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Botany for High Schools

Nature volume 85, page 370 (19 January 1911) | Download Citation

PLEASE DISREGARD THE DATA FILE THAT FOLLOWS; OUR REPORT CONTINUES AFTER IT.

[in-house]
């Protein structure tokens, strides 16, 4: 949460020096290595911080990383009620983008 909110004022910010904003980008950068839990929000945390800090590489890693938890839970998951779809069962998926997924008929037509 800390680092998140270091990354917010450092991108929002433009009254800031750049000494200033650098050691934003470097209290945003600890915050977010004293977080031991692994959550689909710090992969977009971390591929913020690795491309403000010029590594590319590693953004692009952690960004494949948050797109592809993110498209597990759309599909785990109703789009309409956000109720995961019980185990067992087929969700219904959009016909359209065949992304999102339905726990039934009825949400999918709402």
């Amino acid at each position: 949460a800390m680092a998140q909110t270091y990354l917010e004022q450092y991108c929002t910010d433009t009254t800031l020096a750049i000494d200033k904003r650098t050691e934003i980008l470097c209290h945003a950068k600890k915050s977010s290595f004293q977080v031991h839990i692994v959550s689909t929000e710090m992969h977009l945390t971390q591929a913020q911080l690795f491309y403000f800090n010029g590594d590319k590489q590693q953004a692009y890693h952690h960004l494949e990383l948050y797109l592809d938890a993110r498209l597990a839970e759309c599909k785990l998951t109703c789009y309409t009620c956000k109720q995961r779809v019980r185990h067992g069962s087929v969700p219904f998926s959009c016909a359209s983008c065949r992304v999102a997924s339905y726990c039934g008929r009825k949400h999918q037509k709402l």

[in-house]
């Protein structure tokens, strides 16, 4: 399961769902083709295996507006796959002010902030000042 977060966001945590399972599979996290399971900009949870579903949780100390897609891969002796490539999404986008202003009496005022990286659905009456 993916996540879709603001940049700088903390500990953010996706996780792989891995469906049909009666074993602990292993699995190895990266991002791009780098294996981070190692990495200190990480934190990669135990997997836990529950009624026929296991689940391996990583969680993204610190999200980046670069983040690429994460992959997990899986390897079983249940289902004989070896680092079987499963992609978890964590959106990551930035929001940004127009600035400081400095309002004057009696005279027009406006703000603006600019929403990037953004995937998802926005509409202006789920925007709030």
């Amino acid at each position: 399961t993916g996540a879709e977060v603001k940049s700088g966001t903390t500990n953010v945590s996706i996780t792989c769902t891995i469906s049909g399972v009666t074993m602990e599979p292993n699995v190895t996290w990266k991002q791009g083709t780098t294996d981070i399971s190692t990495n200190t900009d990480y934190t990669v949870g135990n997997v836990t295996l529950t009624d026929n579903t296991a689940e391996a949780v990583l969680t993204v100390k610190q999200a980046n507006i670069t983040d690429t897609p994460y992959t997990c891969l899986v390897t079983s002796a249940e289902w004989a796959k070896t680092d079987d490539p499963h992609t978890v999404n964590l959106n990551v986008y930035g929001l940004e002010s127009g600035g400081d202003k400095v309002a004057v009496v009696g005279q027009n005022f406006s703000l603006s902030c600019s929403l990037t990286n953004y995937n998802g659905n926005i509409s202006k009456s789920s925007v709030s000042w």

WHEN it is found that a school text-book of botany of average size contains, in addition to a course of morphology dealing with growth and work of parts of the flowering plant, a series of life-histories drawn from all the plant divisions and accessory chapters on ecology, economic plants and plant breeding, the question naturally arises whether careful exposition is not being sacrificed to variety. There are certainly objections to the inclusion of the life-histories from the lower cryptograms, as they are too sketchy to suffice for practical work; also the range and variation are too complex for the ordinary schoolboy or girl, while many teachers would prefer a good course of physiology or a grounding in the classification of vascular plants as an item in training.

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